Thursday was largely Sherlock’s we are consulting detectives; we do not take holidays, followed by a plane journey where Joan had many blissful hours of sleep with her noise-cancelling headphones while Sherlock harangued the air hostesses and watched six films. She knows he watched six, because when she woke up he’d made notes on post-its and stuck them all over the back of the seat in front so that he could complain about them in the most time-efficient way possible.
Sherlock, as it turns out, has some kind of vendetta against Reese Witherspoon that he seems to think is logical, but which really, really isn’t.
Things between Sherlock and Mycroft seem to be slightly better this time around, in that they’re icily polite and making small talk like they’ve never met each other, which Joan is happy enough to leave alone, at least while both of them seem to be adept at homemade bombs. Still, she slips out early Saturday morning, while Sherlock is… well, he probably isn’t asleep, but he isn’t present, and Mycroft merely offers her a homemade wholemeal bagel for her tube journey and a small smile.
“It would be great if the apartment could still be standing when I get back,” Joan says, because she suspects that Mycroft needs just as much babysitting as his brother, restaurant empire or not.
“I’m sure we can find some way to entertain ourselves,” Mycroft replies blandly, and Joan decides not to warn against smashing each other’s faces into walls because if it does happen then at least they’ll have worked off a little excess resentment and Sherlock might even be quiet on the plane journey back.
The Victoria & Albert museum is quiet at this time of the morning, and Joan is safe in the knowledge that even if Sherlock follows her to the South Kensington museums, he’ll be more drawn to the Natural History one across the road, where stuffed animals and body parts and dinosaur skeletons exist in abundance. Here, Joan can wander through rooms of beautiful jewellery and delicate ironwork and antique furniture; beauty for beauty’s sake, with her phone turned to vibrate so that she can ignore what are undoubtedly a string of texts from Sherlock that all read you left me alone with my brother you are going to come home to at least one corpse, because she doesn’t quite live in the world anymore but that doesn’t mean she can’t still appreciate some of the simpler things, the things that don’t always have to involve dead bodies and lying.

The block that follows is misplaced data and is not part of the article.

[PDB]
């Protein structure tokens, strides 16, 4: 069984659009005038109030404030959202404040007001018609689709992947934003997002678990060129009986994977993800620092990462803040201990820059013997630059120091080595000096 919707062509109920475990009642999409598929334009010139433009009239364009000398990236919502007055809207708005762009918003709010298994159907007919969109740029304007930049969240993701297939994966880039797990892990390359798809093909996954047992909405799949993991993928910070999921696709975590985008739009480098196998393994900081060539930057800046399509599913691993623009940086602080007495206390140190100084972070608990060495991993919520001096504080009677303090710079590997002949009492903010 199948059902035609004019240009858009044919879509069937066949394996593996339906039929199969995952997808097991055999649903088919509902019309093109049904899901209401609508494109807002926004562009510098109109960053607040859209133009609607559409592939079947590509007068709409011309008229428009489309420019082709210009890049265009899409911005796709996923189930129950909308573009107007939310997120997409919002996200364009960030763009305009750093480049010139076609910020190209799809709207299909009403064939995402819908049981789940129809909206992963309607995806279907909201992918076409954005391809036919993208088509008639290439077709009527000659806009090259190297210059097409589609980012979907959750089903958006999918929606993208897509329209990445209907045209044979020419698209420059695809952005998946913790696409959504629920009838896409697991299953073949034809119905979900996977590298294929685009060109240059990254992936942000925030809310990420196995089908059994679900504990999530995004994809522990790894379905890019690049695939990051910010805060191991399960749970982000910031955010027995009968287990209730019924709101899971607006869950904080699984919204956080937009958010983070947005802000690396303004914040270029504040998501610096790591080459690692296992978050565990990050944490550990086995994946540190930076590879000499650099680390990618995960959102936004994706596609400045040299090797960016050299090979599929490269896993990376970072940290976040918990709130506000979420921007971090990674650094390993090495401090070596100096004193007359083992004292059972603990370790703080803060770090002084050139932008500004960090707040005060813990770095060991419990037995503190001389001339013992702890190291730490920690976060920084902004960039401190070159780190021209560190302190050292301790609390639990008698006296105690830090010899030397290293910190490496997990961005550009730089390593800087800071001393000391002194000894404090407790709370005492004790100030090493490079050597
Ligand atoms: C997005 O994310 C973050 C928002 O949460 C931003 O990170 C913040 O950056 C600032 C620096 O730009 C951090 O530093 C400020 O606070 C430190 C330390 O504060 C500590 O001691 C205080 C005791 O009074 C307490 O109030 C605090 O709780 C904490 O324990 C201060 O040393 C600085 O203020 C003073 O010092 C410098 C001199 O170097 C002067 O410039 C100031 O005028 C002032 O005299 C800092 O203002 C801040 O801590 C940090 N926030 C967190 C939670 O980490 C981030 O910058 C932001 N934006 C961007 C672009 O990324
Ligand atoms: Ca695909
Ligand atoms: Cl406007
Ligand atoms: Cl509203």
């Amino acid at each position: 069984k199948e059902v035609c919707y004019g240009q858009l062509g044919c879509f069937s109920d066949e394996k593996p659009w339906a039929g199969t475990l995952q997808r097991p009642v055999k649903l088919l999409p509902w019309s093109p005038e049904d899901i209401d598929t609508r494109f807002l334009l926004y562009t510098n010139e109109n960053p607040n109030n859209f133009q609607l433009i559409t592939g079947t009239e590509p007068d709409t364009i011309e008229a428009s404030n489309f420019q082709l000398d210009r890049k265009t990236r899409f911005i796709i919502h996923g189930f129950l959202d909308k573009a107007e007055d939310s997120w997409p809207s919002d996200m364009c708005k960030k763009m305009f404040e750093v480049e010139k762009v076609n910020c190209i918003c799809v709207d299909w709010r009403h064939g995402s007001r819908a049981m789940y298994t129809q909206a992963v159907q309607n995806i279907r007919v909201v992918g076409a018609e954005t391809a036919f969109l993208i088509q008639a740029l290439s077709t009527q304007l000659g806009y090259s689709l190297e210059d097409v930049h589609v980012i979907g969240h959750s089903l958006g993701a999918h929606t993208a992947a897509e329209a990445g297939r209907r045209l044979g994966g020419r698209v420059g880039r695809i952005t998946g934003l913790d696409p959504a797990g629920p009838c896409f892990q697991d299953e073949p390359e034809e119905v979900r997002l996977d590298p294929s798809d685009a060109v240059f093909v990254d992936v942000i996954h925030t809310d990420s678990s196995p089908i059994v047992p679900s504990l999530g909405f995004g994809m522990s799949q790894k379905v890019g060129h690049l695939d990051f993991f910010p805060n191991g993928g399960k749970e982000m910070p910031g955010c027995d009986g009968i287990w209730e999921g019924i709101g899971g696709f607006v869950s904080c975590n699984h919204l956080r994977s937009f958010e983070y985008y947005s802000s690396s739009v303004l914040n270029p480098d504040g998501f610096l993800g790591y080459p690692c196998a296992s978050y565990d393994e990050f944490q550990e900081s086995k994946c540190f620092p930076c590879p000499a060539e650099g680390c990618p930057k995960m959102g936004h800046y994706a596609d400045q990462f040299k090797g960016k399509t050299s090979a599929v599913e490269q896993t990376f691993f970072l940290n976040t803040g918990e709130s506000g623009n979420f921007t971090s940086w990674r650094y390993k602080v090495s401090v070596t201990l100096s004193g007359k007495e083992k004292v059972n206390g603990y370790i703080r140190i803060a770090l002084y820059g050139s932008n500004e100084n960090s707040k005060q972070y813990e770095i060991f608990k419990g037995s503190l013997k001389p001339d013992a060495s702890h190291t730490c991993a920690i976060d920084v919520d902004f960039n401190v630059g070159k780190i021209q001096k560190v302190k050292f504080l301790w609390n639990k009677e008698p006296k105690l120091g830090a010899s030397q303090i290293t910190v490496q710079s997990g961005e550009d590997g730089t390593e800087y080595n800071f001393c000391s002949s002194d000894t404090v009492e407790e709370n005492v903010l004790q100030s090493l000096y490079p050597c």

London is London, and Joan doesn’t just want to be here in her new capacity as a consulting detective. She has room in her life for more than one purpose.
By early afternoon, Joan’s gone meticulously through the fashion gallery and admired the Shakespeare folio in the theatre galleries, and from the vicious buzzing sounds coming from her purse, Sherlock has either set Mycroft on fire or is settling in for some really major sulking.
“It’s like having a pet,” Joan murmurs to herself, leaving the theatre galleries through the narrow dark hall full of sparkling necklaces and tiaras, and pulling her phone out when she’s not in danger of missing one of the exhibits while replying to a text message.
From the number of increasingly capslocked texts from Sherlock, coupled with a few from Mycroft (most of them featuring variations on can you take him back to New York now), she assumes that nobody’s dead yet, which is a definite plus. It’s been a nice morning; she’ll pick up postcards for her mom, make it look a little more like a vacation than the last breakneck run around London, but she should probably let her actual life crash back in.
If you promise no one’s been subjected to actual physical harm I’ll let you buy me a pot of tea in the tearoom downstairs, she texts Sherlock, wandering downstairs toward the garden where she can wait. He’s probably in the area, though she tucks that thought to one side, because it’s nice to believe Sherlock doesn’t have all of the answers all of the time. Or that he’s not kind of stalkery. That would be a nice thing too.
I’m not going to buy you a pot of tea, Sherlock tells her, though I will see you forthwith.
You can buy me some cake too, Joan sends back. She smiles to herself, and steps outside into the sunshine.